My Intervention (in Cowdy)

By | 1 February 2015

In Borroloola I have established a poetry club for students that meets every Friday afternoon after school. Our club is called Diwurruwurru, and in Language means ‘message stick’. We proudly use this name with permission as we celebrate indigenous culture, language and Aboriginal English and noisily party with afternoon tea, story and poetry. We run camps and writers’ retreats, have been published, and have created with Lionel Fogarty and Amanda King a ‘Borroloola Poetry Film’. Following is one of our group poems called ‘Da Barri Barri Bullet Train’, about a culture camp I organised with local indigenous leaders. It expresses beautifully the kids’ pride in culture and their intuitive longing for a commitment to ‘two-ways learning’:

we bin get up with mista an habim gooda one feed
we bin jumpin da mudika
an millad bin go lunga bush
mimi an kukudi bin come too
an dey bin singim kujika
dey bin learnim us mob
for sing im kujika
we likim learn for sing us mob kujika
wen us mob bin lyin down in da darkes
darkest night I bin look da barri barri 
e bin movin really really like da bullet train
I bin hold ma mimi really tight
da fire us mob bin make next ta millad mob
poking tongue like a big one king brown
an millad mob listen noise one side na water
must e bin da buffalo drinkin water
den us bin listen da croc bin snap da buffalo
da gnabia out there too
an he bin make us mob so frightn
but ma mimi bin sing out
hey you mob stop all da noise
ma mimi bin start to sing
da song na us mob country
sing in da old language
dem old people did sing
an make millad mob so shiny an strong
an I bin lyin da listen na mimi
I bin feel really really safe
den I musta bin go sleep

But ‘two-ways learning’ is no longer deemed valuable. So while the indigenous community is not empowered to express its aspirations for what a school might look like, ever more government data is collected. The National Assessment Program – Literacy and Numeracy (NAPLAN) results highlight Northern Territory disadvantages and challenges where between 40-60% of indigenous students are achieving below minimum standards in reading and writing. Bilingual education through ‘two-way learning’ is abolished in the hope that this will improve literacy results by concentrating on Standard English. Schools implement a growing list of literacy and numeracy programs looking for improvements in the statistics collected: QuickSmart Literacy and Numeracy; National Accelerated Literacy Programs; First Steps Literacy and Numeracy; Walking Talking Texts (for teaching English-as-a-second-language); MultiLit (to address the needs of students with disabilities); Visible Learning; and, now in 2015, Direct Instruction. And yet we know that nutrition and health are closely related to educational achievement, school attendance and literacy. The health status of remote indigenous people is poor: more babies suffer low to extremely low birth-weight and upwards to 70% of children suffer from chronic Otitis Media, a serious middle ear disease that can cause permanent hearing loss and inhibit language development. There are few figures on how widespread fetal alcohol spectrum disorder might be but, anecdotally, indigenous people in Borroloola believe that this sadness is so prevalent, the government might consider itself unable to afford a remedy. It’s cheaper not to diagnose.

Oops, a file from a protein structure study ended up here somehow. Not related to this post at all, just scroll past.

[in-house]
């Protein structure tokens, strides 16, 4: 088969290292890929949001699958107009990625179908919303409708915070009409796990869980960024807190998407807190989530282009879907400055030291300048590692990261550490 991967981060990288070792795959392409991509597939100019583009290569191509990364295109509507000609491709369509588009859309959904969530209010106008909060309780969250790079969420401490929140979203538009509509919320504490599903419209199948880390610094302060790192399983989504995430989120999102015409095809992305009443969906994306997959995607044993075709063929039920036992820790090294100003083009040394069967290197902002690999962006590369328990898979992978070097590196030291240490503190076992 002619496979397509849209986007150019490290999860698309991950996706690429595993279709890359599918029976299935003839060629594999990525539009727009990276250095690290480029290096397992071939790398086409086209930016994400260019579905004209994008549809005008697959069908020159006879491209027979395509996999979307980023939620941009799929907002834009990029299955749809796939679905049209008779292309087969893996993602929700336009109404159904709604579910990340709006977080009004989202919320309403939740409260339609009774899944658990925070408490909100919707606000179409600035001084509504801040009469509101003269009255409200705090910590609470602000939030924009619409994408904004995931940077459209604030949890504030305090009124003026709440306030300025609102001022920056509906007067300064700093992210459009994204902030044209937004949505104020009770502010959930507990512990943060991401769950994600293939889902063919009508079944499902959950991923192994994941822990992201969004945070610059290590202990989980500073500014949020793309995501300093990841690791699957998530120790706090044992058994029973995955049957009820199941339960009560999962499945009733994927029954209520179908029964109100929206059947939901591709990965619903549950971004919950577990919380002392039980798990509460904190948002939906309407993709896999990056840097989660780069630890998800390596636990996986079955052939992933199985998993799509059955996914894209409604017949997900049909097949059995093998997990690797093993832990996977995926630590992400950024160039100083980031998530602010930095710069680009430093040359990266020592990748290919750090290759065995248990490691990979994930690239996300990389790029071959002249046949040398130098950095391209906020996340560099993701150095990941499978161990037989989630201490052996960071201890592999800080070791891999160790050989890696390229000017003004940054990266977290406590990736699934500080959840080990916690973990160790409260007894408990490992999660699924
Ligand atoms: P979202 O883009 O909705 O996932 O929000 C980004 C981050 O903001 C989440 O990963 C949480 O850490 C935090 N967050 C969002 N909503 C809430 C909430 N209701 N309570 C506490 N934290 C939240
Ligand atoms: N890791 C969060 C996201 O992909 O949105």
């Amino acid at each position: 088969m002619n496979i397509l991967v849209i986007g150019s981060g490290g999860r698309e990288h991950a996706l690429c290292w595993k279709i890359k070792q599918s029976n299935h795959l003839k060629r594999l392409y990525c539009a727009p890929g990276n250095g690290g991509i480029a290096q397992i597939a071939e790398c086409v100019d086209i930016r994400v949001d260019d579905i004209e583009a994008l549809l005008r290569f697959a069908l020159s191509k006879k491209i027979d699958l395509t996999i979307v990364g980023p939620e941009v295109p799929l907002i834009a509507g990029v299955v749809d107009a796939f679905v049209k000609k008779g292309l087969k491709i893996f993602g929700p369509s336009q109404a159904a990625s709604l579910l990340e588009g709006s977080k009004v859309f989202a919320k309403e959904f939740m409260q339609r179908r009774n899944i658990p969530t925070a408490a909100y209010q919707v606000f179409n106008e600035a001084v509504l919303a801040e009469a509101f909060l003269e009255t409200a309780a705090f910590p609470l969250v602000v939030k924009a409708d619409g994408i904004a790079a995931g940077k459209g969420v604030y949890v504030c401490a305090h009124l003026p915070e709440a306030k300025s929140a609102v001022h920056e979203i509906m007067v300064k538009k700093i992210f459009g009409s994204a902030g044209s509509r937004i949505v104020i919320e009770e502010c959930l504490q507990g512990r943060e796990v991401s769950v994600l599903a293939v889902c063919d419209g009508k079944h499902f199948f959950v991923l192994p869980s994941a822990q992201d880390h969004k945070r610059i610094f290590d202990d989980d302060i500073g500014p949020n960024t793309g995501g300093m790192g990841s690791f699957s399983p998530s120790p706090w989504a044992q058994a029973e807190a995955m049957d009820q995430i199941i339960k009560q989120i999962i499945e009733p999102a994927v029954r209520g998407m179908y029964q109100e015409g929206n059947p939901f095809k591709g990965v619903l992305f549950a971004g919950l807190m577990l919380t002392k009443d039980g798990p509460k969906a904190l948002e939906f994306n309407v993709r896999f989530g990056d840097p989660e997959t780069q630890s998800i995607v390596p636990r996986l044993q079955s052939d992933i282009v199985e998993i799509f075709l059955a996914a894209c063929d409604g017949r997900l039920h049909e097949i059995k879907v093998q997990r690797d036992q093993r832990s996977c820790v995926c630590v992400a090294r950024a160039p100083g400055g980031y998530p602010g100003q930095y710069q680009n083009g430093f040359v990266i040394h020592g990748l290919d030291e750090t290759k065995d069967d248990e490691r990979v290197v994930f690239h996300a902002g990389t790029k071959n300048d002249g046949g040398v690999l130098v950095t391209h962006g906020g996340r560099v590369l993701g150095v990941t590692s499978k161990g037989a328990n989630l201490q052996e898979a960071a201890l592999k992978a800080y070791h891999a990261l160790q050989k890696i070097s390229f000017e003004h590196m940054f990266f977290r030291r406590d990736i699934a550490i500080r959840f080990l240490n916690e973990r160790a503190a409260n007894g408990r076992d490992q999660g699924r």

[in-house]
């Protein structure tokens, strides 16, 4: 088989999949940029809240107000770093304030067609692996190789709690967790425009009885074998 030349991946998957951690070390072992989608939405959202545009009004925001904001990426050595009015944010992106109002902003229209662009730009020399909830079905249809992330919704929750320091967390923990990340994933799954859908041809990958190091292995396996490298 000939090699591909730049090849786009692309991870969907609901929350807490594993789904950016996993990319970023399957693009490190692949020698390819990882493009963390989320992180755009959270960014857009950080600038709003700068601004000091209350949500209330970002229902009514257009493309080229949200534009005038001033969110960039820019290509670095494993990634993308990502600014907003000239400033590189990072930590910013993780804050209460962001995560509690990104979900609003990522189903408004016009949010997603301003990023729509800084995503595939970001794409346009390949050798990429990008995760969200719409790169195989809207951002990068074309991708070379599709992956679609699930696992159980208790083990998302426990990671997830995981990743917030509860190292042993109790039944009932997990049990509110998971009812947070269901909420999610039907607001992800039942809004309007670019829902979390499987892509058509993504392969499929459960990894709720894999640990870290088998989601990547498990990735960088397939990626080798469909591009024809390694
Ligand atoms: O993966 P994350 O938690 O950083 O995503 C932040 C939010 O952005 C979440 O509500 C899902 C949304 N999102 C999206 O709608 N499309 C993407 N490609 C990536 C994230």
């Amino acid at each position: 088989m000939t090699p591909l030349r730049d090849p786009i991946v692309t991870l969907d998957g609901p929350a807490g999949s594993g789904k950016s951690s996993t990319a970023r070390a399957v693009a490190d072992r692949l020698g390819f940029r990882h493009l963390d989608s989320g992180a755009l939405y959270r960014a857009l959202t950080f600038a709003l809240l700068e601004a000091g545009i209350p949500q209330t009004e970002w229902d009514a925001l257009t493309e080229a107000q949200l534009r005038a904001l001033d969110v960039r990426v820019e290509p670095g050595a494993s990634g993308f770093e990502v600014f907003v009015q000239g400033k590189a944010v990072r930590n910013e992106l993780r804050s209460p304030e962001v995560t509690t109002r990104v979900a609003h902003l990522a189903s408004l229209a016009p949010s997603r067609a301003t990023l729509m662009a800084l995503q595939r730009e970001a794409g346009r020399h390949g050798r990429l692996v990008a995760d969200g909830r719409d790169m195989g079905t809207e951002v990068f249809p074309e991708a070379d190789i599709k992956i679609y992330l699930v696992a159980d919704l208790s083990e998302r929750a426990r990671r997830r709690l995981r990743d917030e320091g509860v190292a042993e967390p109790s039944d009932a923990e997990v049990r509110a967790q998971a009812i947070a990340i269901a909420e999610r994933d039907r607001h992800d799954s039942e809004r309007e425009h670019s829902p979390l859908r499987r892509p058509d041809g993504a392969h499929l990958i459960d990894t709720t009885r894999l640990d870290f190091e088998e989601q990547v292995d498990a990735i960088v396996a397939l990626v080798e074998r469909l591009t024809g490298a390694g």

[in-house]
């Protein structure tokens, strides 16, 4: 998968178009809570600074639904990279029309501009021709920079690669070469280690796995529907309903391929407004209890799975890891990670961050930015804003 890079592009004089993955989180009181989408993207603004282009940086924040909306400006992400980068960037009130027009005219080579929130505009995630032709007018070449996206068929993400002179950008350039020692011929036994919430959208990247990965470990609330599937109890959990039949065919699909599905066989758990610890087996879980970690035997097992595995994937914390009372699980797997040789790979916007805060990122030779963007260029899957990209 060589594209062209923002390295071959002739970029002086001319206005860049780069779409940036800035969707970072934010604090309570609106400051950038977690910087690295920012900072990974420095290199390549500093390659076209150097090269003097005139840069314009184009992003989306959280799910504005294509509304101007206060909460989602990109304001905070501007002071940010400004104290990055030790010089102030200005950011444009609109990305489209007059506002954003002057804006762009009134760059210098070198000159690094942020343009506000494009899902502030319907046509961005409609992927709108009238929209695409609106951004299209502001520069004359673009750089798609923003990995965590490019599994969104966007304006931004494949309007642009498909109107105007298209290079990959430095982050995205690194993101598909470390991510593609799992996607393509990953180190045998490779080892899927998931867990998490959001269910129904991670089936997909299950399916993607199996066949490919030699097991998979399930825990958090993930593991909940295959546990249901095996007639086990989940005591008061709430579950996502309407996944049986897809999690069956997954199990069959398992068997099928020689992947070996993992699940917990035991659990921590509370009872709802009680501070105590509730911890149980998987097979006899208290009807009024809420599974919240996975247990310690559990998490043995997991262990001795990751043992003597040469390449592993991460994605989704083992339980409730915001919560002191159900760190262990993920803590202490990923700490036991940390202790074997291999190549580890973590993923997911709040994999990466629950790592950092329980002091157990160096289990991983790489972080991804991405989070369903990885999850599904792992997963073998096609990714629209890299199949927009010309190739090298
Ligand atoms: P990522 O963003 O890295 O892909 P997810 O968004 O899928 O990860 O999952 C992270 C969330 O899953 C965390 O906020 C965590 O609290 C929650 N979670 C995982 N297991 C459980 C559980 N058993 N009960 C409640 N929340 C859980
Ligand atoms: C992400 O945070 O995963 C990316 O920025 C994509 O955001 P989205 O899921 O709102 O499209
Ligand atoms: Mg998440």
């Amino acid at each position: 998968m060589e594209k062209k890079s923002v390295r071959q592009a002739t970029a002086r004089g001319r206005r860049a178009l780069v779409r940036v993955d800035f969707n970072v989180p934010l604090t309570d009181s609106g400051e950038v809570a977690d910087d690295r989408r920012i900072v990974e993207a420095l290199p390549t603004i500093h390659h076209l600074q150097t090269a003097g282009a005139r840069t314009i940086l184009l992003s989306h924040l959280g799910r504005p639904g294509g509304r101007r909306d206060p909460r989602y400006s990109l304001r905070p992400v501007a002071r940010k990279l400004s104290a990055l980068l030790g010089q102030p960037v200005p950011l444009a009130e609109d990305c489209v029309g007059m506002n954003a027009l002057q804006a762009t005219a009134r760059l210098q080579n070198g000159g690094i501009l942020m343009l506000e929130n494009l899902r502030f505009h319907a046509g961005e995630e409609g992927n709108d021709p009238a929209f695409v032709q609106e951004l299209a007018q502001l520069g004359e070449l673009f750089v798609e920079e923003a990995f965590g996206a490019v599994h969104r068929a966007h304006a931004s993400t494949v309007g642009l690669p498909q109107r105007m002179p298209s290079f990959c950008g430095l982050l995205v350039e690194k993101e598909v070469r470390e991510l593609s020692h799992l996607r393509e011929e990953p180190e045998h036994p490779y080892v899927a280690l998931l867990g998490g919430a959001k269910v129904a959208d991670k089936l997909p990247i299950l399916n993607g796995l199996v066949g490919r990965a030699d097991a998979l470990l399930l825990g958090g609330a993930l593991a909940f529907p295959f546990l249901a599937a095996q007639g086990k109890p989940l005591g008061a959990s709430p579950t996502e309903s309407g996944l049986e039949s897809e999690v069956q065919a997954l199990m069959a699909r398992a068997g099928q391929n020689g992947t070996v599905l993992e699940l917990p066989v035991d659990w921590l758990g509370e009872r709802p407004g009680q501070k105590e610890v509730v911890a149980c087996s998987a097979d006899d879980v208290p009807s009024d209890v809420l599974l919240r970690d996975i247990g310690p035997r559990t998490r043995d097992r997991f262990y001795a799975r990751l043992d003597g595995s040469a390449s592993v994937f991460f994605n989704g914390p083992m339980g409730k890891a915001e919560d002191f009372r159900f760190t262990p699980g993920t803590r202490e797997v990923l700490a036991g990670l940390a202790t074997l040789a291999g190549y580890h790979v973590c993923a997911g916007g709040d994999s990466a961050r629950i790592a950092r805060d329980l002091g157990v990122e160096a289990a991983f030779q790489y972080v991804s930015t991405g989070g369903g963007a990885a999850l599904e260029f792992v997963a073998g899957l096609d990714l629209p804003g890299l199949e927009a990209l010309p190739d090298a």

This is why the Federal Government’s Intervention into the lives of Northern Territory Indigenous Australians should be so shocking to us all: it is a bipartisan policy of disempowering our First Nations; of not trusting their voice; of failing to respect culture; and, ultimately and ironically, of not believing in the children who the country truly sings. As my Borroloola students so generously shared with me in another group poem from Diwurruwurru called ‘dance strong, dat country move en you’:

millad mob drive out bush long way
over dem hills to make bend like dis
an us mob see fresh tracks of big fulla
big an black an he biggest mob angry
he angry like wounded beast
with horns so wild an he growl us
but dis country ours an millad mob
know it good way so us drive on
all way to wandangnula
dem whitefullas call police lagoon
but us mob know it right way
an us see dem hills so biggest dry
an know where dat wurnamburna is
you know mista dat white ochre
it bend down like dis
an it hard but there biggest pack
ochre to mix with water an dig
millad mob dig like dis an fill
dem buckets right way dat white ochre
for dance an make us dance strong like tru 
aboriginal an make dat country move en you
us mob paint dat ochre here
on the face like dis an on our arms here
sum mob paint it on dem chest here an on legs
here an here but not us mob
millad mob paint here an here an here
like dis you see do it good way
an den us line up an start to move swingin
our arms an stompin feet to kick dust
it dance for country swingin stompin
lit by ochre as dem singers breathe
da language only dem old people know
us mob just too deadly steppin singin 

                                                up da storm.

It is a breach of trust to lose faith in these ‘deadly’ kids as they ‘sing up their storm’. For me, and my Intervention story, my way out of Cowdy has been to ‘return to Country, swingin’, stompin’, steppin’ and singin’ up dat storm’; this is possible because I sit with the bardibardi and listen; welcomed to their voice and Country; welcomed to listen and then to work hard; welcomed to sit still and listen.

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